This section is not normative.
It is often desirable to control the rate at which some value changes. For example, gradually increasing the speed at which an element moves can give the element a sense of weight as it appears to gather momentum. This can be used to produce intuitive user interface elements or convincing cartoon props that behave like their physical counterparts. Alternatively, it is sometimes desirable for animation to move forwards in distinct steps such as a segmented wheel that rotates such that the segments always appear in the same position.
Similarly, controlling the rate of change of gradient interpolation can be used to produce different visual effects such as suggesting a concave or convex surface, or producing a striped effect.
Easing functions provide a means to transform such values by taking an input progress value and producing a corresponding transformed output progress value.
2. Easing functions
An easing function takes an input progress value and produces an output progress value.
An easing function must be a pure function meaning that for a given set of inputs, it always produces the same output progress value.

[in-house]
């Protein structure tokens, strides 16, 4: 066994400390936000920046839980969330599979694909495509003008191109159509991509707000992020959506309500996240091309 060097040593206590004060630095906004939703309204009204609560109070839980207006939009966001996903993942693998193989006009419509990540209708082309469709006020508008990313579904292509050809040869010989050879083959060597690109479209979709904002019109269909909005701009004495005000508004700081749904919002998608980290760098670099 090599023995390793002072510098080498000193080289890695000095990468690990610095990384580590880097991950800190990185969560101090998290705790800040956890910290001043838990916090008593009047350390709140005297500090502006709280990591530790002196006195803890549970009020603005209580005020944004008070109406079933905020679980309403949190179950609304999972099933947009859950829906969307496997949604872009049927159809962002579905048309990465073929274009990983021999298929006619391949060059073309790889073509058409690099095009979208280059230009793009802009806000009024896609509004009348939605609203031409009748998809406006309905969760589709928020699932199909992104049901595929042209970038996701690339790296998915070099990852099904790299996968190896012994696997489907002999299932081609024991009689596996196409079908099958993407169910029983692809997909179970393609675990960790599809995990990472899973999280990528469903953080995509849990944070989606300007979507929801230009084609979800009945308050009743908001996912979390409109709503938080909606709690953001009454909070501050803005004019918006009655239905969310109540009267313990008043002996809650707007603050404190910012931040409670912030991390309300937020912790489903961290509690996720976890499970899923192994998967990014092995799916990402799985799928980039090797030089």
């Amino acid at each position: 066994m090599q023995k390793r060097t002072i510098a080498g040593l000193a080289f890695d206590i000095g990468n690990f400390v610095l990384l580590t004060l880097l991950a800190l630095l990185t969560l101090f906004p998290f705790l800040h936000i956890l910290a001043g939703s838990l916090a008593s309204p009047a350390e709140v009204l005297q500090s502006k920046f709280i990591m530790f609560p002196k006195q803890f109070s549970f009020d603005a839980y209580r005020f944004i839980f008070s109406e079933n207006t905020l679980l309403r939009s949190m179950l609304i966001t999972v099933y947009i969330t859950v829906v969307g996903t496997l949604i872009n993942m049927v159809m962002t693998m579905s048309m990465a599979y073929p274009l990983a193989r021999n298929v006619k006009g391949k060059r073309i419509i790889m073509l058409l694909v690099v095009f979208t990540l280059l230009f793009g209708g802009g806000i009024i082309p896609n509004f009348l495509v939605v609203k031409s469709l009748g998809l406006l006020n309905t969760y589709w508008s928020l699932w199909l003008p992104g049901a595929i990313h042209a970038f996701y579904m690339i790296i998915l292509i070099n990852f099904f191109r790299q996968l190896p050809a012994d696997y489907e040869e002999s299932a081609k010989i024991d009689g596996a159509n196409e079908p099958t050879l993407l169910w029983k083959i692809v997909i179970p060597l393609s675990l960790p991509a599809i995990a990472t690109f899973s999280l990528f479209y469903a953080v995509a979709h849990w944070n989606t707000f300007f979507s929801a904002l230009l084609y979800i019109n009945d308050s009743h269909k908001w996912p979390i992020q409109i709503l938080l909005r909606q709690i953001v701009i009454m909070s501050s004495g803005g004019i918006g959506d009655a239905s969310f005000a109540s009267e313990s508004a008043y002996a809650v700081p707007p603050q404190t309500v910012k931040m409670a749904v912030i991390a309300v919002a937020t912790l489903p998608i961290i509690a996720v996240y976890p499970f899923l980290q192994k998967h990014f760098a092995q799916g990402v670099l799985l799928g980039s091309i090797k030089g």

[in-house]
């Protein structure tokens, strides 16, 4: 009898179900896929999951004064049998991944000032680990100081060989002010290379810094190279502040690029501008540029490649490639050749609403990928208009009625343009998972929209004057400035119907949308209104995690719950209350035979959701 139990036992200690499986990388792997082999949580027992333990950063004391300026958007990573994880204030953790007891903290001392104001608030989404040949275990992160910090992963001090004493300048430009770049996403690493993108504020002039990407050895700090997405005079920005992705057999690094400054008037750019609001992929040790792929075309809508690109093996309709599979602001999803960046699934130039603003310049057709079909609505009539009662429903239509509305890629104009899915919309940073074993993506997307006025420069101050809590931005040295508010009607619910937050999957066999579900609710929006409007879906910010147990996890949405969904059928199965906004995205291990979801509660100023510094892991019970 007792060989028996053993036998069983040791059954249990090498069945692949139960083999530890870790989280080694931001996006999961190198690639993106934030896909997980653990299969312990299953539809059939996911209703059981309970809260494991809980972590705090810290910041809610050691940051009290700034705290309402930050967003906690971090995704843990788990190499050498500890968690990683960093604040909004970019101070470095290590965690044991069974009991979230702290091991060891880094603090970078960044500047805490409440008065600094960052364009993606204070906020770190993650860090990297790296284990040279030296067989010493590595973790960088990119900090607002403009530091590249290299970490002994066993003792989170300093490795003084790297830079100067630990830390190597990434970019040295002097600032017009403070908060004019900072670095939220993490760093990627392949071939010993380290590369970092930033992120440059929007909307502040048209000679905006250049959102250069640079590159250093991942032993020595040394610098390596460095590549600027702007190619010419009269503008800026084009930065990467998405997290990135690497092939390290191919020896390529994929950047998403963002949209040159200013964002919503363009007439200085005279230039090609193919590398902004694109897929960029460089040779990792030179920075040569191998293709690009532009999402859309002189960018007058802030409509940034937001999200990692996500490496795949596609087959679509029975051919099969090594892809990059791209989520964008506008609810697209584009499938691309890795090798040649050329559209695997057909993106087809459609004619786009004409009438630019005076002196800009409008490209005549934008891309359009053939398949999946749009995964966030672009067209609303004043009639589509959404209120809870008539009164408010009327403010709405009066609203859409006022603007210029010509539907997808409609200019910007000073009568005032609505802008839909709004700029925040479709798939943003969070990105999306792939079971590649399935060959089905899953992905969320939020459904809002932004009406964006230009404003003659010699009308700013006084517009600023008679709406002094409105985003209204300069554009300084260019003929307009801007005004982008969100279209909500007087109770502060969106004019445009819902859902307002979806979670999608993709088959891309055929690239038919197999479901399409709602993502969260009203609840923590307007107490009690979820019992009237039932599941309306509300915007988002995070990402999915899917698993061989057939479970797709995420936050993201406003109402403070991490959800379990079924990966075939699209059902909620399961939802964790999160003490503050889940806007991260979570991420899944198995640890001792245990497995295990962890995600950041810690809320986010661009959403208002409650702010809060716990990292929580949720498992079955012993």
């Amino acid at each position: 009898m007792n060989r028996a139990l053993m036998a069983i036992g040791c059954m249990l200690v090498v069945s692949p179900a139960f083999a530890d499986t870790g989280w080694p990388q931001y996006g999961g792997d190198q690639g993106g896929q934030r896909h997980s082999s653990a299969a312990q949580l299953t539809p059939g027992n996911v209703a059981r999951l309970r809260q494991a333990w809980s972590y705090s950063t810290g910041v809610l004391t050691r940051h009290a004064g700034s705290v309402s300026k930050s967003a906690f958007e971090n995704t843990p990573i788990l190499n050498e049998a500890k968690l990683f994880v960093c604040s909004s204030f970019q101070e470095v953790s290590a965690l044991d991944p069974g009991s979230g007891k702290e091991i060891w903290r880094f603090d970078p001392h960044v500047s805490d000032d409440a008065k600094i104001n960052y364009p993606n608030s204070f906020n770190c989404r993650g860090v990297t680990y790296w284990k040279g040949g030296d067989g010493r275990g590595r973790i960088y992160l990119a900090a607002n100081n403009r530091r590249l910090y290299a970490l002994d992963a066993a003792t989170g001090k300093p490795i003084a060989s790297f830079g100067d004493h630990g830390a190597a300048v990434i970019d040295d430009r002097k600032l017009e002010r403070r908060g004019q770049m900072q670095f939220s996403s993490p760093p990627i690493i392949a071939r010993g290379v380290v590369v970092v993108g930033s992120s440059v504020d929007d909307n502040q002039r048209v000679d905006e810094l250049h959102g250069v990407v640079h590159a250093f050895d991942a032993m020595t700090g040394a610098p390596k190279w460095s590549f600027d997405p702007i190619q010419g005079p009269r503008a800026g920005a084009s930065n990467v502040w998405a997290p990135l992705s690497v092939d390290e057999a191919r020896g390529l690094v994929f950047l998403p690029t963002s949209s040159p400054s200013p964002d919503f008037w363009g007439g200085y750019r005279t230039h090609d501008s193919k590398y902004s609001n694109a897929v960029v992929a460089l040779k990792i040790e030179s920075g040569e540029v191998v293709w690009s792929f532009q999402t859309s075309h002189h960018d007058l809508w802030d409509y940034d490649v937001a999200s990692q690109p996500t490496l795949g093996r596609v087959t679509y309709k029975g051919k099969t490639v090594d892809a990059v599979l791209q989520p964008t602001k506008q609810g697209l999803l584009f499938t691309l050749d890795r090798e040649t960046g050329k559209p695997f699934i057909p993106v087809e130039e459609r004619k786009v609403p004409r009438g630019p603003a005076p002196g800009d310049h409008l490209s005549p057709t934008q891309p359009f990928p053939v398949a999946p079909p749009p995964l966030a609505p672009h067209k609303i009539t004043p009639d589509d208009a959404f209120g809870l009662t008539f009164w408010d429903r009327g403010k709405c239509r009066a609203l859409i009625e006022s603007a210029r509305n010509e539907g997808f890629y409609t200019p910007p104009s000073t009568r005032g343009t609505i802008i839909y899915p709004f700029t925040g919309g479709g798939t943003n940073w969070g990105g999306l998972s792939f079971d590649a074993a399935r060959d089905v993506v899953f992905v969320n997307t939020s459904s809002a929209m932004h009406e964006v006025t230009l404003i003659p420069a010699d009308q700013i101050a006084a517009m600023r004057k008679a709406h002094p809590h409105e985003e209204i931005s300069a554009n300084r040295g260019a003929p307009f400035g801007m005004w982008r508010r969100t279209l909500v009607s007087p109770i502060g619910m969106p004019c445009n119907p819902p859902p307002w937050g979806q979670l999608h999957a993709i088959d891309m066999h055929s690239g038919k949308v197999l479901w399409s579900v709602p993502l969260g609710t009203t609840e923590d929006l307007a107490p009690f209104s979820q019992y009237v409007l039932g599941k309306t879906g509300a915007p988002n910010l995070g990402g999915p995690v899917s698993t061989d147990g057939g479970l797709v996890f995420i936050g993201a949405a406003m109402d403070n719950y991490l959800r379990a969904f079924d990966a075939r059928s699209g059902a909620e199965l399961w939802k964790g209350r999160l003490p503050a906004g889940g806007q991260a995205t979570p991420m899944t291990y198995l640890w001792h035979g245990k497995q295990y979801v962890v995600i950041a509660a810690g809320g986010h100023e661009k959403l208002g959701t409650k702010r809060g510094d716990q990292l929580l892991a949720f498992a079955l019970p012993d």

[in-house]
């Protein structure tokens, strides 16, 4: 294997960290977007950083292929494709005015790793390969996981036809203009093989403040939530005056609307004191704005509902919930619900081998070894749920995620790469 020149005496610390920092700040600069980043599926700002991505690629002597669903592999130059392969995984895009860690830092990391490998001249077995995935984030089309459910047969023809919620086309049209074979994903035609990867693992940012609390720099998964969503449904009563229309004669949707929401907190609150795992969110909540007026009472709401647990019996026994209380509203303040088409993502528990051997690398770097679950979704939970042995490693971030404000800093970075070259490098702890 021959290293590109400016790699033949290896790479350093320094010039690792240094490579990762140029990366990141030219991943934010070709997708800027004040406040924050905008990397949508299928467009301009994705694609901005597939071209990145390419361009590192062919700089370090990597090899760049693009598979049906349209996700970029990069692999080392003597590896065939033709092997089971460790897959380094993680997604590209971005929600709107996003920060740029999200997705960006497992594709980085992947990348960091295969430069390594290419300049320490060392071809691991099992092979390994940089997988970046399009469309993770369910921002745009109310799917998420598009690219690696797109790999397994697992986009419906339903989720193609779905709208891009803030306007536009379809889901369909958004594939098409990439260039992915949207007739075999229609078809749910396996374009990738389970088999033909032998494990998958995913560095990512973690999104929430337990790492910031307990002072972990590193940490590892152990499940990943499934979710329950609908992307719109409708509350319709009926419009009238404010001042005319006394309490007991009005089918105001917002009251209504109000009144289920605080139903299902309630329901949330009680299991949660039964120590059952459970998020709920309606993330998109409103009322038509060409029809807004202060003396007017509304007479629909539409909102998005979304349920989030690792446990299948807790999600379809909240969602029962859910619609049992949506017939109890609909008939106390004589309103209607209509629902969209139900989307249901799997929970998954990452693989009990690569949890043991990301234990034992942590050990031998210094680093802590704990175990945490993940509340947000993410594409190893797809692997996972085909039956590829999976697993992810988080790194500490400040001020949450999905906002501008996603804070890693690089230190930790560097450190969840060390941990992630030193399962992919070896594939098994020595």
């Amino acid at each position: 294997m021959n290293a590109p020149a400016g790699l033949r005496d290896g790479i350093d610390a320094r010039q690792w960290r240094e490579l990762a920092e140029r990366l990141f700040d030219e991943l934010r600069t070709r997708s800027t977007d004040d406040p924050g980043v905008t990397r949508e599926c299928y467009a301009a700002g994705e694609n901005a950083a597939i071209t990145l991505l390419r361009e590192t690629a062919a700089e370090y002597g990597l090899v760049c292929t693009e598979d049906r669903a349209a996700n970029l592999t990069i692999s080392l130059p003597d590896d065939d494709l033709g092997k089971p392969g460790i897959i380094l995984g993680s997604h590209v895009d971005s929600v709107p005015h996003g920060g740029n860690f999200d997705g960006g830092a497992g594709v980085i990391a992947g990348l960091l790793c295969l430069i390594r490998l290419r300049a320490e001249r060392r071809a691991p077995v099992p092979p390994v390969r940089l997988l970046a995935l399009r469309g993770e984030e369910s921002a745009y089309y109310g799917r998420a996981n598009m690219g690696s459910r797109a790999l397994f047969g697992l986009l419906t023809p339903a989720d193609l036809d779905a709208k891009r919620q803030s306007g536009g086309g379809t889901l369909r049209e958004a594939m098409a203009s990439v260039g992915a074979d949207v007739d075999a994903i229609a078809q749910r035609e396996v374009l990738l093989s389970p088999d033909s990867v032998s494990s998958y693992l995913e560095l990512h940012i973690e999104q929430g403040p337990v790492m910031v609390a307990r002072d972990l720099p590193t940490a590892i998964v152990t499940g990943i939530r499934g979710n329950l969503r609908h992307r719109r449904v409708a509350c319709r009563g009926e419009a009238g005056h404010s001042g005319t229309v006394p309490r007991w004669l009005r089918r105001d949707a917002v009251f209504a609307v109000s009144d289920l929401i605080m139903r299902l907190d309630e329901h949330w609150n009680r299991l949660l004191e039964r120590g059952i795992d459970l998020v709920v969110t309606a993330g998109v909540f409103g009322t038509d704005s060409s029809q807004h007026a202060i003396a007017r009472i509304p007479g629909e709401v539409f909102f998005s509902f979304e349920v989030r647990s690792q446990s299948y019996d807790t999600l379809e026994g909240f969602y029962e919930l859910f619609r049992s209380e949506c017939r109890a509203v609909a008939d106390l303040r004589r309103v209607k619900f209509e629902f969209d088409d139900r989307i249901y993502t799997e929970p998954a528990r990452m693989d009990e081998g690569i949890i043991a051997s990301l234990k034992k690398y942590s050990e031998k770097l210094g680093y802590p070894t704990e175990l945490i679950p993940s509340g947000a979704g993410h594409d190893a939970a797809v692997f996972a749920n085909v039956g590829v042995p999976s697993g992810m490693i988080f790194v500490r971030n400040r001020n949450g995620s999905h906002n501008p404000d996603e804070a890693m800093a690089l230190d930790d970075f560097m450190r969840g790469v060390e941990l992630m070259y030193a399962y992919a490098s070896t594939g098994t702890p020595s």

The input progress value is a real number in the range [-∞, ∞]. Typically, the input progress value is in the range [0, 1] but this may not be the case when easing functions are chained together.
The output progress value is a real number in the range [-∞, ∞].
Some types of easing functions also take an additional boolean before flag input which is defined subsequently.
This specification defines four types of easing functions whose definitions follow.
The syntax for specifying an easing function is as follows:
2.1. The linear easing function: linear
The linear easing function is an identity function meaning that its output progress value is equal to the input progress value for all inputs.
The syntax for the linear easing function is simply the linear keyword.
2.2. Cubic Bézier easing functions: ease, ease-in, ease-out, ease-in-out, cubic-bezier()
A cubic Bézier easing function is a type of easing function defined by four real numbers that specify the two control points, P1 and P2, of a cubic Bézier curve whose end points P0 and P3 are fixed at (0, 0) and (1, 1) respectively. The x coordinates of P1 and P2 are restricted to the range [0, 1].